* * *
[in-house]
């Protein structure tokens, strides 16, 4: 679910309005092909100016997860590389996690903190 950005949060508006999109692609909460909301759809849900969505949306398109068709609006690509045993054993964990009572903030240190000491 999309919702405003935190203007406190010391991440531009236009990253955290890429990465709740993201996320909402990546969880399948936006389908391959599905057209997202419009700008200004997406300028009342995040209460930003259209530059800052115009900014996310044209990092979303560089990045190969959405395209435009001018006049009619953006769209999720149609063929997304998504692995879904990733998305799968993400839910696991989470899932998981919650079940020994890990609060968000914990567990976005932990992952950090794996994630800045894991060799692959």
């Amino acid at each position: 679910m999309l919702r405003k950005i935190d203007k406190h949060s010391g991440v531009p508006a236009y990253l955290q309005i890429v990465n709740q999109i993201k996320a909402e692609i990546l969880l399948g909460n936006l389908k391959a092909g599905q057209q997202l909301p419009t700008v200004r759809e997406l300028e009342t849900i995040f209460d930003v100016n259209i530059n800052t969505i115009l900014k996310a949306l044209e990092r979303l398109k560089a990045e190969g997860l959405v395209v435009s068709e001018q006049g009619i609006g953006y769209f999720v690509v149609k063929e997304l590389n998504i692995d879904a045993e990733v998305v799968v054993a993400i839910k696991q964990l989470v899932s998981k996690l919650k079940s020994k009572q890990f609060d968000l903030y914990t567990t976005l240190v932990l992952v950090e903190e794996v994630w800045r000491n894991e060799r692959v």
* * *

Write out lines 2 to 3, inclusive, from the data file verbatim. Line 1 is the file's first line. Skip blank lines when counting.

């Protein structure tokens, strides 16, 4: 679910309005092909100016997860590389996690903190 950005949060508006999109692609909460909301759809849900969505949306398109068709609006690509045993054993964990009572903030240190000491 999309919702405003935190203007406190010391991440531009236009990253955290890429990465709740993201996320909402990546969880399948936006389908391959599905057209997202419009700008200004997406300028009342995040209460930003259209530059800052115009900014996310044209990092979303560089990045190969959405395209435009001018006049009619953006769209999720149609063929997304998504692995879904990733998305799968993400839910696991989470899932998981919650079940020994890990609060968000914990567990976005932990992952950090794996994630800045894991060799692959």
């Amino acid at each position: 679910m999309l919702r405003k950005i935190d203007k406190h949060s010391g991440v531009p508006a236009y990253l955290q309005i890429v990465n709740q999109i993201k996320a909402e692609i990546l969880l399948g909460n936006l389908k391959a092909g599905q057209q997202l909301p419009t700008v200004r759809e997406l300028e009342t849900i995040f209460d930003v100016n259209i530059n800052t969505i115009l900014k996310a949306l044209e990092r979303l398109k560089a990045e190969g997860l959405v395209v435009s068709e001018q006049g009619i609006g953006y769209f999720v690509v149609k063929e997304l590389n998504i692995d879904a045993e990733v998305v799968v054993a993400i839910k696991q964990l989470v899932s998981k996690l919650k079940s020994k009572q890990f609060d968000l903030y914990t567990t976005l240190v932990l992952v950090e903190e794996v994630w800045r000491n894991e060799r692959v």